Miami Archbishop Thomas Wenski says the Republican immigration bill would criminalize “sympathy.”
By Govt. The bill, sponsored by Ron DeSantis, would make it a crime to knowingly transport an undocumented person.
Wenski accused Florida Republicans of trying to “demonize” vulnerable people.
A proposal in Florida makes one It is a crime to knowingly provide transportation to an undocumented immigrant It’s a “punitive” measure that effectively outlaws being a good Christian, Miami’s Catholic archbishop said Thursday, accusing its proponents — including Republican Gov. Ron DeSantis — of seeking to criminalize “compassion.”
There are approximately 772,000 undocumented immigrants in Florida. Migration Policy Institute; About half have lived in the United States for more than ten years. Under a bill moving through Florida’s GOP-led legislature, giving those people a ride to school or church would be a felony and face trafficking, with violators facing jail time.
Last month, evangelicals in Florida protested the idea, saying it would criminalize their preaching work.
in press release In a statement Thursday, Miami Archbishop Thomas Wenski echoed that criticism, accusing Florida Republicans of playing state-level politics with a federal issue.
The bill, SB 1718, “expands the definition of ‘human smuggling’ and criminalizes ‘conciliation,'” Wenski said. If passed, he argued that if passed, the requirement would require hospitals to check the immigration status of people they treat, Wenski said, “It will discourage immigrants from seeking timely medical care and ultimately hospital emergencies.” They load classes,” he argued.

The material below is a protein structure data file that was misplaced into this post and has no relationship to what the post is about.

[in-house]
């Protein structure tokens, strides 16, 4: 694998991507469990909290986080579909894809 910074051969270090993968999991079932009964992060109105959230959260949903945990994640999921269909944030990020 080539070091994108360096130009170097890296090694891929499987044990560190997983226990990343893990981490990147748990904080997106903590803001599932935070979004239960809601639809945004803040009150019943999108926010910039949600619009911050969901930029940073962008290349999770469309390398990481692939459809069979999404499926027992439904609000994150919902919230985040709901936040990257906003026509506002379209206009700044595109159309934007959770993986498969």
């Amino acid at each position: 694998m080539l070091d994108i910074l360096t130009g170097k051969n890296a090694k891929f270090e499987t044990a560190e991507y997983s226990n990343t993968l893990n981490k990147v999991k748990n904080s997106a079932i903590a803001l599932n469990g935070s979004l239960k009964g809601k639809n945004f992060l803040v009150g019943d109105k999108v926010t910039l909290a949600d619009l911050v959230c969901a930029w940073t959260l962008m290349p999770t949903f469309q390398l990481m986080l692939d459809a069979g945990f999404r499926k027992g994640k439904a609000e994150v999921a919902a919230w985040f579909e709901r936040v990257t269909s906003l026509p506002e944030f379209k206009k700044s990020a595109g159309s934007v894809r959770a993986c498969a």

He added: “The sponsors of this bill want to express their frustration with the immigrants through various punitive measures that unfairly demonize them and make their lives more difficult.”
A spokesman for DeSantis, a self-proclaimed Catholic advocate for the Christian faith, did not respond to a request for comment.
It’s not the first time DeSantis and Florida Republicans have bashed the Catholic Church. In February, the Florida Catholic Conference, which represents the state’s bishops, told Insider it opposes the DeSantis-led push to expand the death penalty. A pending bill would allow a convicted felon to be executed even if a jury opposes it, according to conference executive director Michael Sheedy.Deeply about.”
The Church accused DeSantis of persecution. In the year In February 2022, Archbishop Wenski took issue with DeSantis’ speech on unaccompanied minors at the U.S.-Mexico border, accusing the speech of being inhumane and arbitrarily separating them from Cuban immigrants who had previously come to Florida.
“This was a new low in our era of divisive zero-sum politics,” Wensky said. “Children are children – and no child should be considered ‘disgusting’ – especially by a public servant.”
But DeSantis showed no sign of responding to the criticism. At the time, Wensky had previously commented, then a spokesman for DeSantis. Christina Pushau, began to attack. “Catholics should not support illegal immigration or people smuggling,” she wrote on Twitter.
Have a news tip? Email this reporter: [email protected]
Read the original article on Business Insider